6. Have no fear of confrontation. This is one I’m particularly bad at. Keith will immediately confront issues and people who stand in his way. He’s not a jerk about it– but he’s intense and won’t stand for people screwing up his vision. I’m still working this one out, but one of the traits I’d like to develop in the coming years is an effective and positive way to confront people immediately when I sense a problem.
  7. Proatively seek critical feedback. People don’t like to give critical feedback directly to you. At least not good critical feedback. Sure, people love to talk shit about 3rd parties, but when is the last time somebody sat you down and gave you good advice on how to improve? Keith is excellent at soliciting this type of feedback from many of the people in his immediate business and social network.
  8. Work all day long, and demand that everyone else do so as well. Wake up early, work all day long. This attitude takes an incredible kind of energy that I find exhausting. I’m not hot on riding people, but my millionaire friend thrives on it. He will push you until you break. It reminds me a lot of way Jason Calicanis talks about his staff. Especially for his top assistants, anything short of 100% effort and responsiveness is not acceptable.
  9. Everything is for sale. Most people are super attached to their stuff. It’s not that big of a deal. Keith once sold his dream home (for a healthy profit), he couldn’t turn away from the huge offer. Everybody moaned about it for a month or so until he found a nicer place, and a better deal, and promptly moved in.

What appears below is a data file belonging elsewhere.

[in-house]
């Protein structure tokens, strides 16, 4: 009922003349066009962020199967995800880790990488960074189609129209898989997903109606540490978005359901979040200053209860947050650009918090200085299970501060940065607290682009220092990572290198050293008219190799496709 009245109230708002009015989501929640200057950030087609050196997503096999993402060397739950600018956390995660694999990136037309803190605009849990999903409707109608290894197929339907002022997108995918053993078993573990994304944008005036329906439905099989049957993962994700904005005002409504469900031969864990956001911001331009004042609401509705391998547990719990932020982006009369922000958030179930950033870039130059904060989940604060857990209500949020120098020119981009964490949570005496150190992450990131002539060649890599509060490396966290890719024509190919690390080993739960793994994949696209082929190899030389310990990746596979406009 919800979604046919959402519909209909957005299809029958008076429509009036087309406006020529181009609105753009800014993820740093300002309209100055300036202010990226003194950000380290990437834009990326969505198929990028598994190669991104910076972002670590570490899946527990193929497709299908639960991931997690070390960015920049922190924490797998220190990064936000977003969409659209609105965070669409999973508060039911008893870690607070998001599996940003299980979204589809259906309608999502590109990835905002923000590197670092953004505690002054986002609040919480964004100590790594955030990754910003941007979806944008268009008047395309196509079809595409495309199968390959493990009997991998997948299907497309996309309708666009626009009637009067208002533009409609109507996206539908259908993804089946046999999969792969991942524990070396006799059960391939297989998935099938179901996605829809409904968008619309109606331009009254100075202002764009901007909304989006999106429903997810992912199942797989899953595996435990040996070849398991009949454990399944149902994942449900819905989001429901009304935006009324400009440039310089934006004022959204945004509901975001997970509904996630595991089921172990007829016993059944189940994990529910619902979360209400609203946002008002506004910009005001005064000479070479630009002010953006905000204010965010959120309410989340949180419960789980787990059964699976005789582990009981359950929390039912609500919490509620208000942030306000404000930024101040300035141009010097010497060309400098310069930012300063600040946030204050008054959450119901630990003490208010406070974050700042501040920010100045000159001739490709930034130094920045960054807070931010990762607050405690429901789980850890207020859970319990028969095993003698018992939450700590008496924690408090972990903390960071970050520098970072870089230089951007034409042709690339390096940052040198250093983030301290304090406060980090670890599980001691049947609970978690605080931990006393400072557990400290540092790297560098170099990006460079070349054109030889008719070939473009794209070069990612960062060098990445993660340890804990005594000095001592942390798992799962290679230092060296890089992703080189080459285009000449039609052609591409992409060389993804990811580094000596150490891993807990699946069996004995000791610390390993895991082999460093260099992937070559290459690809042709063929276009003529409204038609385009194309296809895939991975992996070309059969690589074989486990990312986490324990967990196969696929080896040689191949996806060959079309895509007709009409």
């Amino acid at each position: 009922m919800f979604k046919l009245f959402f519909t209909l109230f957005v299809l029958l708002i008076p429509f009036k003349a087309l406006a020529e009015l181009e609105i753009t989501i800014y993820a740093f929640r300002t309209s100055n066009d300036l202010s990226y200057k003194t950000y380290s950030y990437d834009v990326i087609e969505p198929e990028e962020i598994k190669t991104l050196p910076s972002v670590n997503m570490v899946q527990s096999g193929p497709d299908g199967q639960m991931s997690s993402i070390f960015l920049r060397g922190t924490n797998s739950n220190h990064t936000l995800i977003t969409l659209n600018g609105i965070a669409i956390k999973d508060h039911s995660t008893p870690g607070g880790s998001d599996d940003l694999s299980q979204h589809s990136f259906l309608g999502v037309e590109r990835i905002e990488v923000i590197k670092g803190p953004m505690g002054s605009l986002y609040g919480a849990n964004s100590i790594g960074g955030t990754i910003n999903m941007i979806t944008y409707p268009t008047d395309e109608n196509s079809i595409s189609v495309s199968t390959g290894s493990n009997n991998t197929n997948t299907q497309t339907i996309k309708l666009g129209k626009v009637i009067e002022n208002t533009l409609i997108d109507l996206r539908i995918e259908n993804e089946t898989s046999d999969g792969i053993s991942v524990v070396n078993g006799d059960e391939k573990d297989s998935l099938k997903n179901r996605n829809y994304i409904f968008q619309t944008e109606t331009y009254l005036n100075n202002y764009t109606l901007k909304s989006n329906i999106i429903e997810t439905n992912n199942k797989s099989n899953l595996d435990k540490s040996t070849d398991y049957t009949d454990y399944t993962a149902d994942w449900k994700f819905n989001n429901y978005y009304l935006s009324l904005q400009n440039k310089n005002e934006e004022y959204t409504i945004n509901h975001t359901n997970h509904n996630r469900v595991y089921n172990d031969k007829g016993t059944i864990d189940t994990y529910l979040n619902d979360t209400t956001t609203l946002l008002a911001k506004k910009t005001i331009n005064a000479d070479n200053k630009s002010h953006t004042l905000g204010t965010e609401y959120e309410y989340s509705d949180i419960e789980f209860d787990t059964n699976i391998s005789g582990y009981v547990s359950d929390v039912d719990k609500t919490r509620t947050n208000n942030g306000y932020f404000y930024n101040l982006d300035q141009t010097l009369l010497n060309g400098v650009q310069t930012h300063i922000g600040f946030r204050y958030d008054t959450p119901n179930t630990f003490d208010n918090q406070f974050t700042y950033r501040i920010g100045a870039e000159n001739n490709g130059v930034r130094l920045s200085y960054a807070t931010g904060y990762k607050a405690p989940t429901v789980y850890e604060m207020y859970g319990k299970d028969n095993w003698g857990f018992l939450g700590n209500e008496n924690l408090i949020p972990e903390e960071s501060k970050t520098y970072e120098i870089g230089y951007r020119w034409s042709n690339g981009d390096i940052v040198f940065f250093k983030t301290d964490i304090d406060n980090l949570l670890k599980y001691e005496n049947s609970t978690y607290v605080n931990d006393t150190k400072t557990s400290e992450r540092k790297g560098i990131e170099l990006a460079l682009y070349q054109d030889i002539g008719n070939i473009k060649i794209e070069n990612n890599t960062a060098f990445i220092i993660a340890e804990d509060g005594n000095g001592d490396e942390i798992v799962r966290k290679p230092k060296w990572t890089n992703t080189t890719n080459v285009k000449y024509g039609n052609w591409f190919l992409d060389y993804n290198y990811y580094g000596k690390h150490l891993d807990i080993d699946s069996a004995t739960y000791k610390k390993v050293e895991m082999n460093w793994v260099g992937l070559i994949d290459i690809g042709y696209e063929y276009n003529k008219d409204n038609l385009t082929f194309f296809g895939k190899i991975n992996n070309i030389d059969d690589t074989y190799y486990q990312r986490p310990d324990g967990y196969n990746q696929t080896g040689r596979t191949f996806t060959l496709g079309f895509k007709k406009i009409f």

10. Take 100% responsibility for your finances. Don’t trust your accountant. Don’t trust your portfolio manager. Don’t trust the IRS. As a business person, this is your primary domain of responsibility. Like it or not.

One final thing: there is this inhereted wisdom, “you won’t get rich working for somebody else.” Not true. Keith has made more than one person rich as well. Wouldn’t that be fun?

Back to work :D Hope you are having a great day.

Cheers,

Dan

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Published on 02.07.11
  • http://twitter.com/AlanPerlman Alan Perlman

    Sounds like an interesting guy. Would you mind elaborating on point 2? Do you equate “playing a game” to staying flexible, and “taking a road” to limiting yourself by staying on one path? Makes sense, but I just want to make sure I’m getting that right!

  • http://www.tropicalmba.com Dan

    I think I articulated that really poorly, I should probably fix it. When I think of “roads” I think primarily of tracks, like grad schools who give you a certain certification then you are lined up to do the next thing etc. I’m trying to expressing the difference between following established rules and hacking together results on your own.

  • http://reeceschofield.com Reece

    Great Post, Dan.

    I’m also pretty guilty of avoiding confrontation, but it’s a role that I’m increasing finding myself in. I’ve found that exercising #7 – seeking out constructive criticism early and often – makes issues that require confrontation very minuscule and painless (in regards to dealing with clients and customers)

  • http://www.tropicalmba.com Dan

    Thanks Reece. Confrontation is probably the most difficult thing here. Doing it well can have huge upside, but its super tough. Also on the critical feedback part, I’m becoming more and more interested in “blind spots.” You know those things all your friends know about you but you don’t know about yourself? I’m trying to figure that one out :D

  • http://neti-pot.co Richard Riley

    Definitely one of my favorite posts on this blog. I especially like, “…that fundamental insecurity about his success [is] part of the reason he’s achieved it in the first place.” I think we all fear failing with our businesses and I know that, atleast for me, facing that fear and going for it anyway is one of the hardest things to do. Awesome post!